New ‘observatory’ to uncover energy-efficiency improvements in Sheffield
The University of Sheffield will enlist sensors, thermal cameras, drones and balloons to scan the surrounding city for ways to monitor environmental impacts, improve energy savings and reduce heat loss.
Researchers at the University of Sheffield’s new £1.8m Urban Flows Observatory will use innovative methods to scan the city and create a model of Sheffield’s energy and resource usage. The resulting model will then be used to advise the council and town planners on how to enhance distributed energy across the city and where solar projects can be implemented effectively.
The Urban Flows Observatory’s co-director and Department of Civil and Structural Engineering professor Martin Mayfield said: “Around 80% of the UK’s energy and resources are used by our cities. By analysing these energy and resource flows, we will be able to advise councils and town planners on issues such as how to raise productivity or save energy and reduce heat loss across the city. In the future, we plan to look at other aspects such as air pollution and other social indicators.”
The Observatory is part of a wider network of UK Urban Observatories, with facilities also located in Newcastle and Bristol. In total, 14 universities are working to address infrastructure development issues as part of the UK Collaboratorium for Research in Infrastructure and Cities (UKCRIC).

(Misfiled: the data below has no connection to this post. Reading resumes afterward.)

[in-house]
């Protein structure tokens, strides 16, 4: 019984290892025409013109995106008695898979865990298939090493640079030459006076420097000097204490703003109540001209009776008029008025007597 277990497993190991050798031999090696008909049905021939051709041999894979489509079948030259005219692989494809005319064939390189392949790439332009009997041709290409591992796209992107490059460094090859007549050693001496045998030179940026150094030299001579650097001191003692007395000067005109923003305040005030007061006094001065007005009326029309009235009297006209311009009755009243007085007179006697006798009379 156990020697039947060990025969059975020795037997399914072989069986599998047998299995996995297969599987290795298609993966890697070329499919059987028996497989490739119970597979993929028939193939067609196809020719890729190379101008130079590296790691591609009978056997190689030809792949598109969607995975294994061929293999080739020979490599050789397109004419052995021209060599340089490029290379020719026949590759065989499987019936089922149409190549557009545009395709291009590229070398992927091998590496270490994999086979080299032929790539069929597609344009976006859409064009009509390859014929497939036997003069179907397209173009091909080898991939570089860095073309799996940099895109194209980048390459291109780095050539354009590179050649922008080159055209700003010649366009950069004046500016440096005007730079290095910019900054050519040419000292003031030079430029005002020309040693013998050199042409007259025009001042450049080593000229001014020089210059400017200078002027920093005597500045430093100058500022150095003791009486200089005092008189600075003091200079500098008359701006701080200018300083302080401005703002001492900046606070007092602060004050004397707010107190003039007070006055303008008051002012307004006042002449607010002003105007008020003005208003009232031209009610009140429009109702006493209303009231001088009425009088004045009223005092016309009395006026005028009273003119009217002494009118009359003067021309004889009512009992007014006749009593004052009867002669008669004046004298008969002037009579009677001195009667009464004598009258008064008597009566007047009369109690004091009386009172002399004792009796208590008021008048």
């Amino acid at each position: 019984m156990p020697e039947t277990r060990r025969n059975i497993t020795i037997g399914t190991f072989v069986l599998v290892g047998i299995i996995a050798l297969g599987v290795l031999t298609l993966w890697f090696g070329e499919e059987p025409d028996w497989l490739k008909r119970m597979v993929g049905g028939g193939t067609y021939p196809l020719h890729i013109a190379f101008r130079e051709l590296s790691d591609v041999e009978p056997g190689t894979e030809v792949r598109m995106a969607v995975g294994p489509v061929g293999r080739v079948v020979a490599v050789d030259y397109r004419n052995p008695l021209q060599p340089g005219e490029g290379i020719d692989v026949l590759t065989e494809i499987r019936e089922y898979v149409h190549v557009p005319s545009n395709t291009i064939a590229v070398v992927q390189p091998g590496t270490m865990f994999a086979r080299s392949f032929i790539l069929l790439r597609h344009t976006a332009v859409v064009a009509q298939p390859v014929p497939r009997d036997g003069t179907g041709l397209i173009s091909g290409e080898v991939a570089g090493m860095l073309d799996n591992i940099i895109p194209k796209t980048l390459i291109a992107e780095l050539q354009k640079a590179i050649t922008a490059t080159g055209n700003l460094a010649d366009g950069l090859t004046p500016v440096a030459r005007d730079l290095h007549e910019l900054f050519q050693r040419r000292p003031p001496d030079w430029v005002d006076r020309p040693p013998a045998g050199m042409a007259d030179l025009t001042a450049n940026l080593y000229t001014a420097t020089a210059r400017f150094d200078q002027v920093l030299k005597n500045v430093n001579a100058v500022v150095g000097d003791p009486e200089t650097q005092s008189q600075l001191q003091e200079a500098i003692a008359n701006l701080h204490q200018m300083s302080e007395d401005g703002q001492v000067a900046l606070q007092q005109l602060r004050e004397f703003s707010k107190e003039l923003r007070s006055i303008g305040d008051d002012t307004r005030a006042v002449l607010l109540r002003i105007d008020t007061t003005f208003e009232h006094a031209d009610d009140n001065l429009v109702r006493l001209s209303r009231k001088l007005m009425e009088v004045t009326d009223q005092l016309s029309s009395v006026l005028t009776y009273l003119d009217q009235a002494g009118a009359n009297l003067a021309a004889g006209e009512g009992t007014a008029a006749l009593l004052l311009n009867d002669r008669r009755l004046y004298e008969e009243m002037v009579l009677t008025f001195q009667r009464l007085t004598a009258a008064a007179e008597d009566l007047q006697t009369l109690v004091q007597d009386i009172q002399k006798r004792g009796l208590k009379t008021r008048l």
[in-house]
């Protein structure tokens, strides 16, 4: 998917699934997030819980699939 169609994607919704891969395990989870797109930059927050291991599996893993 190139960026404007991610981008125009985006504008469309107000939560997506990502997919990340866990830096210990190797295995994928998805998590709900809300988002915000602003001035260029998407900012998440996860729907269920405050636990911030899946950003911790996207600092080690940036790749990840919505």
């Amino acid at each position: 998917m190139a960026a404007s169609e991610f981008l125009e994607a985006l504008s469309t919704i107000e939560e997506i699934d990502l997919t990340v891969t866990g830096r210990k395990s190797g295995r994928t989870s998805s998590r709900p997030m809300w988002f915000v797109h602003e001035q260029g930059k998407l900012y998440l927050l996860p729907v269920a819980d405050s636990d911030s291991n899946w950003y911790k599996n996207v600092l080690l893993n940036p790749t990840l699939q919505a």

Handling the heat
One of the key issues that the Observatory, which was funded by the Engineering and Physical Sciences Research Council (EPSRC), hopes to identify solutions for is the need to reduce energy and heat losses in buildings.
A trial of heat meters in 227 council homes in Sheffield cut heating bills by approximately £238 per house in 2015, and the council is hoping to develop further ways to enhance savings. The model produced by the Observatory will create a detailed analysis of the material stocks found in Sheffield, the energy embodied within them, and how this energy is distributed or lost across the city.
This model could identify potential building stock solutions for Sheffield to drive home energy improvements. In the European Union, for example, the building stock emits more one-third of CO2 emissions, and three-quarters of buildings are deemed inefficient, despite up to four-fifths still set to be in use in 2050.
The Observatory’s co-director Dr Danielle Densley Tingley added: “One of the things the observatory seeks to understand is what Sheffield is made of. A detailed understanding of material use in the stock, when combined with an understanding of energy use and heat loss, will enable strategic retrofit across the city, facilitate planning decisions and support material salvage on buildings scheduled for demolition.”
The University of Sheffield boasts some impressive global research partners and clients including Unilever, Siemens and Rolls-Royce – that latter of which is currently exploring the potential benefits of flexible energy generation.
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